Second mediator bows out of B.C. teacher strike

Second mediator declines to take on B.C. teachers' labour dispute

  • Jul. 2, 2014 5:00 a.m.

By Tamsyn Burgmann, The Canadian Press

VANCOUVER – Mediation is off the table for now in the ongoing labour dispute between British Columbia’s striking teachers and their employer, after a second proposed mediator said the parties were not in a place where he could help.

The teachers’ union and the government each placed the blame on the other Wednesday for bringing the conflict to a stalemate.

“He had some exploratory discussions with the parties and determined that mediation is not indicated at this time,” the BC Teachers’ Federation and BC Public School Employers’ Association said in a joint news release.

No further talks are scheduled.

The two parties had agreed to approach Supreme Court Judge Stephen Kelleher last week about stepping in after veteran mediator Vince Ready said he was unavailable due to his work schedule.

Union president Jim Iker pointed a finger at the government for putting up an obstacle to bargaining, saying it wanted to impose a “series of unworkable pre-conditions” prior to entering mediation. He said government was asking the union to agree to a specific wage offer before it would disclose its proposal for improving classroom conditions.

“The preconditions would have pre-determined the outcome,” he said during a news conference. “I hope the government will reconsider its restrictive approach.”

But Education Minister Peter Fassbender refuted the charge, saying the government has repeatedly stated it will not divert from the wage offer it has agreed to with about half of all other public sector unions.

He said regardless of whether a mediator gets involved, the union must move into what the government has dubbed its “affordability zone.” The minister said the millions of dollars in benefits being sought by teachers are the chasm between the two parties.

“This government is not going to go into deficit to satisfy the needs of the BCTF,” he told reporters during a conference call. “Until they get realistic, we get caught in this standoff.”

With a negotiated deal looking increasingly unlikely, Fassbender reiterated that government will not move to legislate teachers back to work.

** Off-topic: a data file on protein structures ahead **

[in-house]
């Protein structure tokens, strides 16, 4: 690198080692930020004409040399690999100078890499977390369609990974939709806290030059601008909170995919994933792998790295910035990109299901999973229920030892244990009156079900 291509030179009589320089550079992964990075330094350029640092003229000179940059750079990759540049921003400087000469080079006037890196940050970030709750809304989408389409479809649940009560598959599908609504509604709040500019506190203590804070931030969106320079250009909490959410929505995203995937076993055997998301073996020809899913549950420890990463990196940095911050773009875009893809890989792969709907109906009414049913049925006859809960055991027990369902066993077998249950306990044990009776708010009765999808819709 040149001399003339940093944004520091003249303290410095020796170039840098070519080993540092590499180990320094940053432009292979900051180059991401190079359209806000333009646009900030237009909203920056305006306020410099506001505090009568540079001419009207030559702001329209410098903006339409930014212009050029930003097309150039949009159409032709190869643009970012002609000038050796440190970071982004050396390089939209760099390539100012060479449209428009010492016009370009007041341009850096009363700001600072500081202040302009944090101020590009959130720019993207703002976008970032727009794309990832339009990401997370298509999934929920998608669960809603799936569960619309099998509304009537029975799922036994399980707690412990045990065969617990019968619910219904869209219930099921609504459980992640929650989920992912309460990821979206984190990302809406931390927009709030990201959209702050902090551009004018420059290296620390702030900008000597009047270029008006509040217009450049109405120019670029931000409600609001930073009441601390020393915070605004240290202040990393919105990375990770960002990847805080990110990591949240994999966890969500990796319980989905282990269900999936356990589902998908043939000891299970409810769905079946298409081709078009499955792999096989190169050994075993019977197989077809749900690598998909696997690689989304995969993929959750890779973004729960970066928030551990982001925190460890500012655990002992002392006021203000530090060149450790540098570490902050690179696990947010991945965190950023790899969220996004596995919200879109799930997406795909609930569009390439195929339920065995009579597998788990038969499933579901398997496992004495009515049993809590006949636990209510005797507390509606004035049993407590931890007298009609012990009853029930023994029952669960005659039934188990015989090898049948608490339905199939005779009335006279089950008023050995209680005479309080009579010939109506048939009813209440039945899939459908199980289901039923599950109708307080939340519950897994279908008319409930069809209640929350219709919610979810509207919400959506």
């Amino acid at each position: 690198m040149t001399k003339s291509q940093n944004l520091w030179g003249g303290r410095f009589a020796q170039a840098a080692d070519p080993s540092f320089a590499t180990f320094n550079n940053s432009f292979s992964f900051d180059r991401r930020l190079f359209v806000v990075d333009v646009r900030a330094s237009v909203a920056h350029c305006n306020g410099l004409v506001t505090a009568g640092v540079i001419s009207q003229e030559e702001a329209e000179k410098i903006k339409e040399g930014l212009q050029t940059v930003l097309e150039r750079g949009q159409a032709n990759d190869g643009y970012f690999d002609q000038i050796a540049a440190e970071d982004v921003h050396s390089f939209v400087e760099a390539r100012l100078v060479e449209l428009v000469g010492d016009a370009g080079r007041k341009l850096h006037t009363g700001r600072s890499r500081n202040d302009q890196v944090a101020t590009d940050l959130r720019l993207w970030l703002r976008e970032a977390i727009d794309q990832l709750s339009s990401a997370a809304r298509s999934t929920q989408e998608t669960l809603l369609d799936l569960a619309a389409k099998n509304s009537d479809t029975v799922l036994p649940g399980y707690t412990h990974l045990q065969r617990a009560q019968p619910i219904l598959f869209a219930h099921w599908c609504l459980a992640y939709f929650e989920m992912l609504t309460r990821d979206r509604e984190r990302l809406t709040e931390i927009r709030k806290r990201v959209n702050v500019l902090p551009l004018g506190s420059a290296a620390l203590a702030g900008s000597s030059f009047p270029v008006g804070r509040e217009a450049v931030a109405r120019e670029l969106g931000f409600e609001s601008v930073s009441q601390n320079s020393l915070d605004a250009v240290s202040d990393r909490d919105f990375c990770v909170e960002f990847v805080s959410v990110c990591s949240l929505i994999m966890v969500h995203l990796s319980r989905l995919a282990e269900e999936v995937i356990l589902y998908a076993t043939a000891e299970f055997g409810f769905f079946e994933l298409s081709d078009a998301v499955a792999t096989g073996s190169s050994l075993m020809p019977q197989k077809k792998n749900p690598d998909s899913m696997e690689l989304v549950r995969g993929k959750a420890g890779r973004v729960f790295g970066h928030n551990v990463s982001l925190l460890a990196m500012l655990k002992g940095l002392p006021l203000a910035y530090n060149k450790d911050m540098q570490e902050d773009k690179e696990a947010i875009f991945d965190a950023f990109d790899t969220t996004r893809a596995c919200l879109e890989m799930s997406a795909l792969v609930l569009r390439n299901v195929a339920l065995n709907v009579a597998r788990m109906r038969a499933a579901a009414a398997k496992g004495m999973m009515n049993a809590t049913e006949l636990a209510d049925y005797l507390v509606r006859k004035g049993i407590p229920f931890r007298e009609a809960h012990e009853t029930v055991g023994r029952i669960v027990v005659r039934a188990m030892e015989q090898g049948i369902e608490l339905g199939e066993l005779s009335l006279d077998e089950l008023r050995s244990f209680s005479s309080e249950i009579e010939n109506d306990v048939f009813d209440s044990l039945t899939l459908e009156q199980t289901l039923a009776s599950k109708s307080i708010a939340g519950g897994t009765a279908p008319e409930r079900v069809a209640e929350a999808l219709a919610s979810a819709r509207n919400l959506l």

But he declined to say just what options the ministry is considering “to ensure students are looked after” come September, as promised.

More than 40,000 teachers walked off the job on June 17, casting about half a million students out of classes about two weeks before the summer break.

The province’s 60 school districts were deliberating on Wednesday how to handle the dispute’s impact on summer school, which the teachers have previously announced they’ll picket.

Last week, the B.C. Labour Relations Board ruled schools must hold summer classes for students in Grades 10 to 12 who failed a course, but only if the course won’t be on the time-table next year. The board asked school districts to compile a list of these courses, although several districts have already announced closures.

The Vancouver School Board said it would shut down for the summer because it has no students who meet the labour tribunal order’s requirements.

“This is really unfortunate,” Supt. Steve Cardwell said in a statement. “However, the reality is that without our teaching and support staff due to the prospect of picket lines at our school sites, summer school will not be able to happen.”

Chilliwack, Williams Lake and Campbell River will also cancel summer classes but have not said if the board’s ruling will force them to offer courses considered essential. Prince George said it has no courses meeting the criteria and will also cancel all summer classes.

Abbotsford will make courses the labour board deemed essential accessible through the district’s online learning website.

___

Follow @TamsynBurgmann on Twitter

Just Posted

Voting Day: Here’s what you need to know

Voting stations are open until 8 p.m.

Kids have fun at the Mountain Harvest Festival

The Begbie View Elementary School gym was packed Friday night with Halloween activities

Tommy Chong says cannabis legalization makes him proud to be a Canadian

Legendary marijuana advocate and comedian celebrates cultural milestone at Kelowna event

VIDEO TOUR: Eagle Pass Lodge recognized at Thompson Okanagan Kootenay Commercial Building Awards

Eagle Pass Heli Skiing’s lodge is located south of Revelstoke on Highway 23

Former Vernon man guilty of Japanese exchange student’s murder

Natsumi Kogawa was found at empty heritage mansion shortly after she was reported missing in 2016

Cough cough: Kelowna MLA gets flu shot to prep for the cold season

Steve Thomson got his flu shot from Lakeside Medicine Centre Friday

B.C. tickets win big in Lotto Max draw

Jackpot carried over; B.C. tickets share Max Millions prizes

‘Mom, I’m in trouble:’ Canadian faces 10 years for alleged graffiti

Brittney Schneider, another tourist caught spraying message on walls of Tha Pae Gate in Thailand

Feds consulting on national anti-racism strategy behind closed doors

Heritage Minister Pablo Rodriguez says people still face systemic racism in some communities

Black trucks figure prominently in Shuswap thefts

Chase RCMP investigating stolen vehicles from several communities

Enbridge aims for mid-November to finish B.C. pipeline repair after blast

A natural gas pipeline that ruptured and burned near Prince George caused an explosion and fireball

How to get government cheques if Canada Post staff go on strike

The Canadian Union of Postal Workers said members could go on rotating strikes as early as Monday

Anti-SOGI school trustee files defamation lawsuit against BCTF president

Barry Neufeld says Glen Hansman’s words caused him “indignity,” “personal harassment,” and “anxiety”

Most Read